Owner and Two Employees of Medical Equipment Provider Indicted for Health Care Fraud Conspiracy
Baltimore, Maryland – A federal grand jury has indicted Harry Crawford, age 55, Elma Myles, age 51, and Matthew Hightower, age 33, all of Baltimore, Maryland, on charges related to a scheme to defraud Medicaid and other health care benefit programs out of at least $900,000. The indictment was returned on June 3, 2015 and unsealed on June 17, 2015, upon the arrest of the defendants. These charges are part of a nationwide takedown by Medicare Fraud Strike Force operations in 17 cities, including Baltimore.
The indictment was announced by United States Attorney for the District of Maryland Rod J. Rosenstein; Special Agent in Charge Nicholas DiGiulio, Office of Investigations, Office of Inspector General of the Department of Health and Human Services; and Chief James W. Johnson of the Baltimore County Police Department.
According to the three-count indictment, Crawford owned and operated RX Resources and Solutions (RXRS), a durable medical equipment provider located in Randallstown, Maryland. RXRS provided hospital beds, wheelchairs, and disposable medical supplies including adult incontinence products, diabetic test strips and wound care items. Crawford was President and CEO of RXRS. Myles worked at the company and was responsible, among other things, for billing health care benefit programs for supplies provided by RXRS. Beginning in 2012, Hightower worked as a delivery driver for RXRS.
The indictment alleges that from 2010 through May 2014, Crawford and Myles conspired to defraud Medicaid and other health benefit programs by billing for supplies that were never provided, or overcharging for materials actually delivered, and by billing for supplies that were unneeded and had not been prescribed by a physician. The indictment alleges that Hightower joined the conspiracy in May 2012.
Specifically, the indictment alleges that the defendants used the personal identity information of clients to submit fraudulent claims to Medicaid and other health care benefits programs for disposable medical supplies that were not delivered to the beneficiary. In addition, the defendants allegedly delivered medical supplies to beneficiaries who did not need the supplies and whose physicians had not prescribed the supplies, even after the beneficiaries reported that they did not want or need the supplies. The indictment alleges that Hightower would sign or have someone else sign delivery tickets when deliveries had not actually taken place so that the records of RXRS would falsely document the delivery. According to the indictment, Hightower provided the forged and fraudulent delivery tickets to RXRS as part of his duties.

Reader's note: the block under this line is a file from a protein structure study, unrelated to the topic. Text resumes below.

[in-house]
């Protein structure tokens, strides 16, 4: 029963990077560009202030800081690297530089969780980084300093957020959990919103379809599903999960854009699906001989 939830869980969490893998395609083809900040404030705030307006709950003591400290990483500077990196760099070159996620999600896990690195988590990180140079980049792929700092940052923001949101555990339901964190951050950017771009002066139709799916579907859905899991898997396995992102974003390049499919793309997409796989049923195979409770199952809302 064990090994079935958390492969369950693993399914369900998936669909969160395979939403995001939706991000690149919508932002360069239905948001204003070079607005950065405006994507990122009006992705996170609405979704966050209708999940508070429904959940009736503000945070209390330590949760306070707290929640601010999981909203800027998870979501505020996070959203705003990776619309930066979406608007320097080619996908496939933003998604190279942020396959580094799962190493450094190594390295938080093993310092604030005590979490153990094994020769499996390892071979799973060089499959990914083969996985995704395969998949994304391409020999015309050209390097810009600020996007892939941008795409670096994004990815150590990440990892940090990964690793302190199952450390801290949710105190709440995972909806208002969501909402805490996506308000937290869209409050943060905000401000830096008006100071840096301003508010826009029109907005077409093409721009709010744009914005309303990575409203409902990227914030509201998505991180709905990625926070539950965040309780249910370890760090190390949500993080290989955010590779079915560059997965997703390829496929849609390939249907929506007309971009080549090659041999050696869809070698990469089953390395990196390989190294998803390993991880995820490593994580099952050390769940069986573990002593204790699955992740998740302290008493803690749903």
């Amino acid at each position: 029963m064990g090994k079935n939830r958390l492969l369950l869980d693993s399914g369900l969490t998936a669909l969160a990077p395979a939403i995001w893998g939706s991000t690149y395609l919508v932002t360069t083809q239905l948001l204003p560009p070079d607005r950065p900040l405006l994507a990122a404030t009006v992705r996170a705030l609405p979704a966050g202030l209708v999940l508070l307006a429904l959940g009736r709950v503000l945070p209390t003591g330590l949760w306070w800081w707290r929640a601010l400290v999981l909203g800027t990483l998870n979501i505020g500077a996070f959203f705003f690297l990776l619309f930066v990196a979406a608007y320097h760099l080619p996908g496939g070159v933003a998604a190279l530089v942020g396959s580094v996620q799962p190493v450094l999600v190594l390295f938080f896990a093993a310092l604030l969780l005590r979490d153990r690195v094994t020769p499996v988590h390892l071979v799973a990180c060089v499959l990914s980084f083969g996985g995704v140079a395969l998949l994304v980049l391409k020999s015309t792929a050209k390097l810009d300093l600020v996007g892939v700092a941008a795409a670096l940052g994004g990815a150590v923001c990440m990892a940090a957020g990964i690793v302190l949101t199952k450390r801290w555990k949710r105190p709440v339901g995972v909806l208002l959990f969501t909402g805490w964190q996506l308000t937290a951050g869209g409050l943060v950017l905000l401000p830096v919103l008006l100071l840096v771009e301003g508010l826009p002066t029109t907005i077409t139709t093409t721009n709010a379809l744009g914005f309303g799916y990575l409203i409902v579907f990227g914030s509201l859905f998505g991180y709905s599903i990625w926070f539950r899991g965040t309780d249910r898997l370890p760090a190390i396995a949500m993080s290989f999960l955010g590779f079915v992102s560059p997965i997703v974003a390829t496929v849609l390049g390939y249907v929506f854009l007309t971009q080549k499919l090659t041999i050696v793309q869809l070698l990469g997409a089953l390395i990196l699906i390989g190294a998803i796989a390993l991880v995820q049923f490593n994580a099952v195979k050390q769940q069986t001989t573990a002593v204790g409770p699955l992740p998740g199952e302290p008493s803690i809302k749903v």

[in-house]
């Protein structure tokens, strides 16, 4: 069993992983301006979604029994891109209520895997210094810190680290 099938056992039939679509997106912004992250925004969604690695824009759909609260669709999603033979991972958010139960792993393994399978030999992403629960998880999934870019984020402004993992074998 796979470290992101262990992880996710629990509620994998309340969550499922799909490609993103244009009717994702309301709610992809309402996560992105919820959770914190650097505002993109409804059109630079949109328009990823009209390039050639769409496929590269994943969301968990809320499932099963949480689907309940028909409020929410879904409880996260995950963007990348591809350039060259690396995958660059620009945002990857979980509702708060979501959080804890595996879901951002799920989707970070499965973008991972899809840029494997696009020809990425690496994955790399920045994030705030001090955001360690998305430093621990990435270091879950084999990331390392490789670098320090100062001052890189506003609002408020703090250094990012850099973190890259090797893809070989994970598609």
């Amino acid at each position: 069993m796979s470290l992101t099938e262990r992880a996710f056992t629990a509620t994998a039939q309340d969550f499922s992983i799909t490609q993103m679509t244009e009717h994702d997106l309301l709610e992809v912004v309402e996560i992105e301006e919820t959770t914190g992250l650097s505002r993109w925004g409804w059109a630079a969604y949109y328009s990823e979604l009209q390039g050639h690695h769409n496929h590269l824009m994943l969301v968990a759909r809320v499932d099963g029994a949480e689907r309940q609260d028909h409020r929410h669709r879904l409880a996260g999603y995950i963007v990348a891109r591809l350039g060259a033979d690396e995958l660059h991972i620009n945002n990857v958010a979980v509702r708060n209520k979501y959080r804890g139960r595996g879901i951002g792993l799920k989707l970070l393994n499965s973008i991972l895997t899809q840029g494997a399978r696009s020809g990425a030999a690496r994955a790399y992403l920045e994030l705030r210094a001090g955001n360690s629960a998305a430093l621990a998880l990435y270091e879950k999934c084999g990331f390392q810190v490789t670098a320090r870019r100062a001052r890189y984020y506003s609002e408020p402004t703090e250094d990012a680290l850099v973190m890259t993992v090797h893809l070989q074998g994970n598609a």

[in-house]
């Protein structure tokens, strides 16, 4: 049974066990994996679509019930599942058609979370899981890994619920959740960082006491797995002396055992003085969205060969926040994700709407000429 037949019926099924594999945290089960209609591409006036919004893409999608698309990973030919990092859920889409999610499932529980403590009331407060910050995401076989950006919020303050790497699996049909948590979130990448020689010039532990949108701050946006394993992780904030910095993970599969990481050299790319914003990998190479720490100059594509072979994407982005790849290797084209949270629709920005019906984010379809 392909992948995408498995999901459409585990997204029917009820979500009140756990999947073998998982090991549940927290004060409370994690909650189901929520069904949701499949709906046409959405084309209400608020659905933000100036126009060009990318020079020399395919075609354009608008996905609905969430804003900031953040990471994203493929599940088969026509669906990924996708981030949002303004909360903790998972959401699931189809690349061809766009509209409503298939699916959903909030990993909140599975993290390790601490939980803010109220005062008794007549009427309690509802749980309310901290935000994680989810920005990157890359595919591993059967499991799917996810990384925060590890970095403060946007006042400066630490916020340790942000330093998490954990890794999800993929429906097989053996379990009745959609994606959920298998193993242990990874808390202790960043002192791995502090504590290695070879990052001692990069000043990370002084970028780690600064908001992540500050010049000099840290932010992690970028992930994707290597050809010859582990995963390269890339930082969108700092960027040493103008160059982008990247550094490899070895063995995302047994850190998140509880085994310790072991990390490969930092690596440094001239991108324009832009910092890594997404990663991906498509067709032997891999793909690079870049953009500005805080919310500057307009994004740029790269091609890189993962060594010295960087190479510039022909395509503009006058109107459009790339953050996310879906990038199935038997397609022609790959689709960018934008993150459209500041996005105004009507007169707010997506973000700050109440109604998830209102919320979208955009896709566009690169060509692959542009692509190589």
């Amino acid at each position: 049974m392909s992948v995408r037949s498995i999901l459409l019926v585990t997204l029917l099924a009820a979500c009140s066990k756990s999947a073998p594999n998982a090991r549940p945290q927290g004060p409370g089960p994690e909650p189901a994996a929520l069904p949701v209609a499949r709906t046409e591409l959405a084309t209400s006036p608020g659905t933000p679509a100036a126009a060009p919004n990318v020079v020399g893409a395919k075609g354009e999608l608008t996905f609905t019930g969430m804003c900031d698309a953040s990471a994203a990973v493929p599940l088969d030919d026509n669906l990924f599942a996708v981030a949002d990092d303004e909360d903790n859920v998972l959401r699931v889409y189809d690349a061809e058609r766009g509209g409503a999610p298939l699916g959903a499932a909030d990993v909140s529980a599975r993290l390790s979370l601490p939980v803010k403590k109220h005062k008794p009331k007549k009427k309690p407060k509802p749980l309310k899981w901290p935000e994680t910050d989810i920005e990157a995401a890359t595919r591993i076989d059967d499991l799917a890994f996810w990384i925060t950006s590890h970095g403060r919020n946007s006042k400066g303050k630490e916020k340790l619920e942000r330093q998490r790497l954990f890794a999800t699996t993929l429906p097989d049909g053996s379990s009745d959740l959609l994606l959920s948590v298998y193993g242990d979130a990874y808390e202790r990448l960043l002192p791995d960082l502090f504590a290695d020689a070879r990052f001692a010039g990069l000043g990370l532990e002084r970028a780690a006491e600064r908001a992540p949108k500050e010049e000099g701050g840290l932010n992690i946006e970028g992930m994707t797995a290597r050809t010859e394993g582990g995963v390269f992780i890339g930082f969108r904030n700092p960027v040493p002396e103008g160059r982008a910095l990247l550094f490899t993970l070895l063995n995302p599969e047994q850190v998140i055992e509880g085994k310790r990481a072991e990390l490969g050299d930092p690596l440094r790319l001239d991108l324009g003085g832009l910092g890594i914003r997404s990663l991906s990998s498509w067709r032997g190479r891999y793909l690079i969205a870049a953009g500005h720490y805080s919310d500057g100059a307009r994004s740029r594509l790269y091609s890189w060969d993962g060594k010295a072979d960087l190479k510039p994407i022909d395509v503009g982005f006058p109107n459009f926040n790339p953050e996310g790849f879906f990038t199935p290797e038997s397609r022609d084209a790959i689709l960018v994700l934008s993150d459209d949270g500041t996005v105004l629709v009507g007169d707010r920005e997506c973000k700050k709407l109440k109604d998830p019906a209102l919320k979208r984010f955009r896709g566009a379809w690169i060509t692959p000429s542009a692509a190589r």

The indictment seeks the forfeiture of $900,000, as the proceeds of the offense.
The defendants face a maximum sentence of 10 years in prison for the conspiracy and for health care fraud; and a mandatory two years in prison, consecutive to any other sentence imposed, for aggravated identity theft. An initial appearance was held for all the defendants on June 17, 2015 in U.S. District Court in Baltimore. The defendants were released under the supervision of U.S. Pretrial Services.
An indictment is not a finding of guilt. An individual charged by indictment is presumed innocent unless and until proven guilty at some later criminal proceedings.
The Medicare Fraud Strike Force operations are part of the Health Care Fraud Prevention & Enforcement Action Team (HEAT), a joint initiative announced in May 2009 between the Department of Justice and HHS to focus their efforts to prevent and deter fraud and enforce current anti-fraud laws around the country. Since their inception in March 2007, Strike Force operations in nine locations have charged over 2,300 defendants who collectively have falsely billed the Medicare program for over $7 billion.
Today’s enforcement actions resulted in charges against 243 individuals, including 46 doctors, nurses and other licensed medical professionals, as well as the three defendants charged in Maryland, for their alleged participation in Medicare and Medicaid fraud schemes involving approximately $712 million in false billings.
United States Attorney Rod J. Rosenstein praised the HHS-OIG and Baltimore County Police Department for their work in the investigation and thanked the Internal Revenue Service - Criminal Investigation, Washington, D.C. Field Office and the Maryland Medicaid Fraud Control Unit for their assistance. Mr. Rosenstein thanked Assistant United States Attorneys Sandra Wilkinson and Aaron Zelinsky, who are prosecuting the case.